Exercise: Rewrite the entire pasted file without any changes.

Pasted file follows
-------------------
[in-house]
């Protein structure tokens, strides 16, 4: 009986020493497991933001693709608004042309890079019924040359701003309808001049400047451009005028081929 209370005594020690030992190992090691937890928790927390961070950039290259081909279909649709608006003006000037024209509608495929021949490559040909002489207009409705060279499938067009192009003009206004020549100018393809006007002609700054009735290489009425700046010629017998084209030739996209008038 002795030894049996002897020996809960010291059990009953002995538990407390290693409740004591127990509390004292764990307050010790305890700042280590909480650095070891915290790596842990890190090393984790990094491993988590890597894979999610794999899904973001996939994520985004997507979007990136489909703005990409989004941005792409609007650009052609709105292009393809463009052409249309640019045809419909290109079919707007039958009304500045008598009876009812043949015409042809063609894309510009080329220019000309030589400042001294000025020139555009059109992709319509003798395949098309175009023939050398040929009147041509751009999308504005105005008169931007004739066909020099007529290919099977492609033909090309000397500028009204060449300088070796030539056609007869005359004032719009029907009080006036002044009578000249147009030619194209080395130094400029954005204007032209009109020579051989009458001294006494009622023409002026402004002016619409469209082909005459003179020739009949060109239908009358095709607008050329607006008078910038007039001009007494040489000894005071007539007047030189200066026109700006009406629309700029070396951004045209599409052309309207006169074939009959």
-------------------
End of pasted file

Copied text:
[in-house]
């Protein structure tokens, strides 16, 4: 009986020493497991933001693709608004042309890079019924040359701003309808001049400047451009005028081929 209370005594020690030992190992090691937890928790927390961070950039290259081909279909649709608006003006000037024209509608495929021949490559040909002489207009409705060279499938067009192009003009206004020549100018393809006007002609700054009735290489009425700046010629017998084209030739996209008038 002795030894049996002897020996809960010291059990009953002995538990407390290693409740004591127990509390004292764990307050010790305890700042280590909480650095070891915290790596842990890190090393984790990094491993988590890597894979999610794999899904973001996939994520985004997507979007990136489909703005990409989004941005792409609007650009052609709105292009393809463009052409249309640019045809419909290109079919707007039958009304500045008598009876009812043949015409042809063609894309510009080329220019000309030589400042001294000025020139555009059109992709319509003798395949098309175009023939050398040929009147041509751009999308504005105005008169931007004739066909020099007529290919099977492609033909090309000397500028009204060449300088070796030539056609007869005359004032719009029907009080006036002044009578000249147009030619194209080395130094400029954005204007032209009109020579051989009458001294006494009622023409002026402004002016619409469209082909005459003179020739009949060109239908009358095709607008050329607006008078910038007039001009007494040489000894005071007539007047030189200066026109700006009406629309700029070396951004045209599409052309309207006169074939009959």